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Horror of horrors: bananas may be going (close to) extinct, new study says

Chef'n Bananza Banana Slicer
Eat all the bananas you can now because soon, there won’t be any left. And it won’t be because you ate them all. It’ll be because they’ve gone … extinct. In the worst food news since the Great Avocado Shortage (which appears to happen every year), a new study in PLOS Pathogens claims that a virus named Tropical Race 4 is about to kickstart the bananapocalypse.

In what must be the worst case of deja vu in food history, this projected banana extinction is actually the second to happen in this century. In the 1960s, the Gros Michel variety of bananas were all the rage, until disaster struck. Panama disease, caused by Tropical Race, essentially wiped out the entire crop of the Gros Michel. To give you a sense of the fungus’ virulence, once-leading banana producer Taiwan now exports just 2 percent of what it did 50 years ago.

The death of the Gros Michel led to the rise in popularity of today’s Cavendish banana, which was resistant to the old version of the Panama disease virus. But now, all bets are off, as attempts to quarantine the fungus have proven completely insufficient.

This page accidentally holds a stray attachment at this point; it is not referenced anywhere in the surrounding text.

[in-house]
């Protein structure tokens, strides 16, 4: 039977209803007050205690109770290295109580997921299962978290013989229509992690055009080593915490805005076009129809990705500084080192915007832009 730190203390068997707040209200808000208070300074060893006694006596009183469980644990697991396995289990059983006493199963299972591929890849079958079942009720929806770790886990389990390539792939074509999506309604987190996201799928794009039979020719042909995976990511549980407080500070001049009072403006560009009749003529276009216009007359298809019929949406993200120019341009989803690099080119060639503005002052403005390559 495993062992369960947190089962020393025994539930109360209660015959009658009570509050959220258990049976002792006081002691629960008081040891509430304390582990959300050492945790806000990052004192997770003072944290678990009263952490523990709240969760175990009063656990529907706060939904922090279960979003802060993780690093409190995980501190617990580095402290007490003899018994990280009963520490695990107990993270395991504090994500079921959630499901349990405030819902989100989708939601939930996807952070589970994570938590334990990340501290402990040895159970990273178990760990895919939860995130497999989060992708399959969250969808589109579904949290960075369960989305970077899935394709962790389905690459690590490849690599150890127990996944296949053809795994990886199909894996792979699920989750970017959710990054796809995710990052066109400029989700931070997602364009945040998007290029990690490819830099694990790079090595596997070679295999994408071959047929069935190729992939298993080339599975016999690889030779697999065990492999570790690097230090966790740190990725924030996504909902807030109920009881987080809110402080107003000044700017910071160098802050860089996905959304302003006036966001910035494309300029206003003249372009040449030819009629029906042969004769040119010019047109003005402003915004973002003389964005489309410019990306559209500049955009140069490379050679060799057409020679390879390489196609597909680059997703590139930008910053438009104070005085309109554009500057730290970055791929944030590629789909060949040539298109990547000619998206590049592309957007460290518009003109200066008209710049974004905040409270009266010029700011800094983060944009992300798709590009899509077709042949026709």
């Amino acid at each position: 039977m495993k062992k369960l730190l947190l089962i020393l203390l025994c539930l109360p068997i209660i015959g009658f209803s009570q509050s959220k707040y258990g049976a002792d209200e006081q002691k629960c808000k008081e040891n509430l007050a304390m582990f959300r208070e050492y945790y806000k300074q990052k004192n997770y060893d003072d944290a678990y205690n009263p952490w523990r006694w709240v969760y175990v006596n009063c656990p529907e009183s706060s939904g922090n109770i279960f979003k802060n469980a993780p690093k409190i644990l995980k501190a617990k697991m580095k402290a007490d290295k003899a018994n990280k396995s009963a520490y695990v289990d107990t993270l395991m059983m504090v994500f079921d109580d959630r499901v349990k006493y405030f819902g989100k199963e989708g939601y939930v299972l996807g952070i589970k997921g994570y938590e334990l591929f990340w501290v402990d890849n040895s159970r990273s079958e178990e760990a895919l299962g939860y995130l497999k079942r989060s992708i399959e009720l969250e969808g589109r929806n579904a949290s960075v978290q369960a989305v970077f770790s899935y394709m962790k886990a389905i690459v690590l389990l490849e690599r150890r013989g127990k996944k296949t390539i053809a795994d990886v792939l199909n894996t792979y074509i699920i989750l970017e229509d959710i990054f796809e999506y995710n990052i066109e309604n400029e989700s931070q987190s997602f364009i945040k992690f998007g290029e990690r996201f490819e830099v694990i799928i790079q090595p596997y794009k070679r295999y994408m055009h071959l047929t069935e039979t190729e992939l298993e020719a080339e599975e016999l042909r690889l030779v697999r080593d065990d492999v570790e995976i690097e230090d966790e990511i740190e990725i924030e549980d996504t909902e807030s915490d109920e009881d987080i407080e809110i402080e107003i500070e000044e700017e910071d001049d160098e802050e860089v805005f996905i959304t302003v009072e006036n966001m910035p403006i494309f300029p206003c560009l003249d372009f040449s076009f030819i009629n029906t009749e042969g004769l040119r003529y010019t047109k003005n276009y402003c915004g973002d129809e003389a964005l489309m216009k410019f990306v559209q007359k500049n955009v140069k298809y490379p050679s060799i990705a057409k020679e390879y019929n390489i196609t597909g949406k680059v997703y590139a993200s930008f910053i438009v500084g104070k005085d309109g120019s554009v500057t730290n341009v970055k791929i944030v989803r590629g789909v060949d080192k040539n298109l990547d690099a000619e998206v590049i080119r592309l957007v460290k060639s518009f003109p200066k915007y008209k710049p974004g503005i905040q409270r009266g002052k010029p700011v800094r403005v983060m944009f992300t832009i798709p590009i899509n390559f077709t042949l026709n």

While the Cavendish may have been able to survive the previous round of wipeouts, it is susceptible to the new Tropical Race 4 strain currently making its way around the world. And while it hasn’t reached Latin America yet, it seems inevitable that the producer of 82 percent of the world’s Cavendish bananas will soon fall victim to the ruthless onslaught.

So why haven’t we been able to do anything to stop the spread? Mostly because today’s bananas have been cultivated as a monoculture — all bananas are genetically identical because they’ve been grown as a seedless variety, which means that when one gets sick, they all get sick. Worse yet, the virus, which kills essentially by dehydrating the plant’s root system, can stay in the soil for 30 years. 

The biggest problem at hand is the alarming rate with which humans today consume bananas. As Quartz points out, “Most bananas are grown by small-time farmers in the many poor countries where they’re a staple crop.” This means that this impending banana shortage could have a huge effect on the diets of some of the world’s poorest communities. And experts note that Tropical Race 4 puts more than 80 percent of these staple bananas at risk around the world.

So if you’re looking for a way to make a difference in this world, you may want to turn your attention to the banana. It’s in desperate need of some help.

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